Halloween is a great treat for youngsters and the young at heart.
Costume parties, pumpkin carving and trick-or-treating are time-honored traditions for this festive autumn event.
With Halloween ranking within America's top holiday observations, annual participation has significantly grown with children and adults.
Still, personal injuries, accidents, and even death have experienced an upswing during this holiday. It's truly an opportunity to fully utilize common sense and precaution.
As children get ready to hit the streets for trick-or-treating, the Michigan State Police officials at the Iron Mountain Post, remind the public to take extra precautions this Halloween.
"Part of enjoying Halloween festivities is recognizing possible dangers and taking precautions," said Community Service Trooper Geno M. Basanese of the Iron Mountain State Police. "There are potential risks involved with trick-or-treating, but with the proper safety measures everyone can have an enjoyable and safe Halloween."
Troopers offer the following trick-or-treat safety tips:
- Children of any age should be accompanied by an adult.
- Accept treats at the door and never go into a stranger's house.
- Stay in familiar neighborhoods. Plan your route and share it with your family.
- Stay in a group.
- Only visit homes that have the porch light on.
- Stay in populated and well-lit areas. Do not cut through back alleys or fields.
- Cross the street only at corners or crosswalks.
- Do not cross the street between parked cars.
- Carry a flashlight.
- Wear light-colored or reflective-type clothing so you are more visible.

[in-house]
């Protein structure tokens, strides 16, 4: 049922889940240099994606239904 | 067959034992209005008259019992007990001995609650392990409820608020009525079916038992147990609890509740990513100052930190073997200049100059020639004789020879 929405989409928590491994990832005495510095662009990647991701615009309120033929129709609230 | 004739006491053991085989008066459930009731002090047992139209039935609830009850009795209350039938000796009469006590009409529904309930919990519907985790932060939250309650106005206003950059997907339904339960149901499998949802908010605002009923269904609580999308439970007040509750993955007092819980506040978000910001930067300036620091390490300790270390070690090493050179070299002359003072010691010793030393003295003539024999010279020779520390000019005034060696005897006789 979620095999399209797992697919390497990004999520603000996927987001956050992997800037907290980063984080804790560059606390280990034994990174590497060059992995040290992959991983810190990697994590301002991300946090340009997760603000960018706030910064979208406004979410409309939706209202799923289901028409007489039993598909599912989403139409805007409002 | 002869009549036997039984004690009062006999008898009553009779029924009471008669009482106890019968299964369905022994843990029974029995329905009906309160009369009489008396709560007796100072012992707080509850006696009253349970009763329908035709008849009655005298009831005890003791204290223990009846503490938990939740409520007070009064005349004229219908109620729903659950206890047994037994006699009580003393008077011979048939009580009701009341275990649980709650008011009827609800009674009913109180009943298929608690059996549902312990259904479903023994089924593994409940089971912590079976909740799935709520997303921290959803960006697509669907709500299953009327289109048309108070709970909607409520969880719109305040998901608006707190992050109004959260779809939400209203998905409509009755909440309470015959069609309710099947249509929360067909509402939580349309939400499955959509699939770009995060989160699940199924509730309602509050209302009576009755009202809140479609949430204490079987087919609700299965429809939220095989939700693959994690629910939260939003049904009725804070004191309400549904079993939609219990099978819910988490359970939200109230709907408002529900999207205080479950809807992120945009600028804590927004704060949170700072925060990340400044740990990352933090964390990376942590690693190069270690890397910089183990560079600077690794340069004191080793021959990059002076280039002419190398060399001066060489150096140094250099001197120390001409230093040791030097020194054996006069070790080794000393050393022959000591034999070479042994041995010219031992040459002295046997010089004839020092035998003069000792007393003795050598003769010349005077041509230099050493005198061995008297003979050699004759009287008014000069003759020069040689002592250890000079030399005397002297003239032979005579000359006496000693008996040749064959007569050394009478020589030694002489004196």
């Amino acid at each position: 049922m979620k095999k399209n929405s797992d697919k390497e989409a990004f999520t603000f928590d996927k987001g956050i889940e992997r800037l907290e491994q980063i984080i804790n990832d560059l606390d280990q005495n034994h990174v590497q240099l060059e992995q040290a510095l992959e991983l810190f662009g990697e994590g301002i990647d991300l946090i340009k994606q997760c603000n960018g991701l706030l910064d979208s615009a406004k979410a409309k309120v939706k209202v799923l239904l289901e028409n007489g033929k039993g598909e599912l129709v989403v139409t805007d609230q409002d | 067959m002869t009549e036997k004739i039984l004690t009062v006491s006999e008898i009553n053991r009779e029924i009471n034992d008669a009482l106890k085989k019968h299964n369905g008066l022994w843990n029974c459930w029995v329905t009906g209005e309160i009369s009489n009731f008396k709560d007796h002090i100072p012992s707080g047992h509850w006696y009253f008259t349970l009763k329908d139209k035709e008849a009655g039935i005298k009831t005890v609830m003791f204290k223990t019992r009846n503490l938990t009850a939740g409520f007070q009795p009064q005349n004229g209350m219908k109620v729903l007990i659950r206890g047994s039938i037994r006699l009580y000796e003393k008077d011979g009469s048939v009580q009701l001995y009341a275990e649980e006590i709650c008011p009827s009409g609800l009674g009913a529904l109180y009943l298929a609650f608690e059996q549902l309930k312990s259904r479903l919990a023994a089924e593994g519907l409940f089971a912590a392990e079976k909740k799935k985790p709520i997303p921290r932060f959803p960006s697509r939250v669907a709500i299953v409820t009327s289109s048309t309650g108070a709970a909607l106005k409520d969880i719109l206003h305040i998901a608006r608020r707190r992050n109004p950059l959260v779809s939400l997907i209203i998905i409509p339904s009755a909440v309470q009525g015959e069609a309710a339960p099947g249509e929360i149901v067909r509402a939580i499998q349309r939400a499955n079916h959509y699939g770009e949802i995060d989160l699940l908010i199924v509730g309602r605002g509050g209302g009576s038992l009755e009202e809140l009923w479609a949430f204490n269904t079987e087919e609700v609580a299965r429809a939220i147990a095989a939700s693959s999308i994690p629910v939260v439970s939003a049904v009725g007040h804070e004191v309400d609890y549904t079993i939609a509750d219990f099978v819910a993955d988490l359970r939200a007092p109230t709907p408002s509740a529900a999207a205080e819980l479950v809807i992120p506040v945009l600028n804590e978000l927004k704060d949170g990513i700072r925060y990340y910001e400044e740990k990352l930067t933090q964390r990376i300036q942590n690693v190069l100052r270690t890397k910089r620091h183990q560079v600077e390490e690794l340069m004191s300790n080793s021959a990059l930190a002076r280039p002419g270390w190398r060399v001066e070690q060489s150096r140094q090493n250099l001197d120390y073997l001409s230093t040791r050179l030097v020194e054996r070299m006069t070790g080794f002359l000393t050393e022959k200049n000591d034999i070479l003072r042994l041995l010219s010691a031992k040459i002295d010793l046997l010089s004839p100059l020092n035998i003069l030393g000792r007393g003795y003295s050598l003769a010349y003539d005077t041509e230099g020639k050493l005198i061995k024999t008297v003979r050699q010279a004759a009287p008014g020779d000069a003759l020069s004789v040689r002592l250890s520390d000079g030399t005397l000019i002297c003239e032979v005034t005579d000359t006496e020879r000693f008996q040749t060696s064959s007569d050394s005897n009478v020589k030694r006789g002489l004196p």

- Make sure all costumes are flame retardant. Avoid walking too close to open fires, candles, and jack-o-lanterns.
- Make sure an adult inspects all candy before eating it. Do not eat candy that is already opened.
- Be sure to follow community curfew rules.
Safety experts also offer the following basic Halloween guidelines:
- With young children, suggest painting or decorating the pumpkin rather than carving.
- With a carved pumpkin, take time when cutting. Place lit pumpkins on a flat; sturdy surface away from curtains and other flammable objects. Ensure children don't play near lit jack-o-lanterns. You can also opt to light carved pumpkins with flashlights or battery operated candles.
- Bright colors are best advised and always buy flame retardant costumes.
- If the weather is chilly, size the costume right so warm clothes can be worn.
- If you have the option, bypass the mask (they slip and obstruct vision), use kid-friendly make-up. Be certain to test for any allergy or related reactions. Also, wash off the make-up before going to bed.
- Limit accessories which might be dangerous such as wands, swords or knives, and related items.
Trick or Treat with Care
- For welcoming households or business firms, be certain to have appropriate lighting toward and at your entrance.
- If you have a pet, best to keep them away from the doorway. Some people don't like pets and some pets don't like people.
- Carry a flashlight (bring extra batteries or another unit), watch, cellular telephone, and extra trick-or-treat bags in case those in use tear.
- Walk, don't run. Stay on sidewalks and driveways rather than streets or parking lots. Cross only at designated cross walk areas.
- Prior to trick-or-treating, establish ground rules, travel area, and time frames.
- Versus sugary treats consider giving out stickers, unsharpened pencils, pens, rubber insects/toys, colored chalk, or similar safe items.
Examine the Treats
- Don't snack on your bag of goodies while trick-or-treating. Have dinner or a snack before heading out to trick-or-treat.
- Help your child inspect treats before consuming. Anything of an unusual nature, torn packaging, or suspicious - best to discard.
- Homemade treats should be avoided.
- If the trick-or-treater has a food allergy, be certain to inspect the packaging and labeling.
- Choking hazards are peanuts, gum, hard candies, and related foods.
- Ration the treats and consider having a candy swap.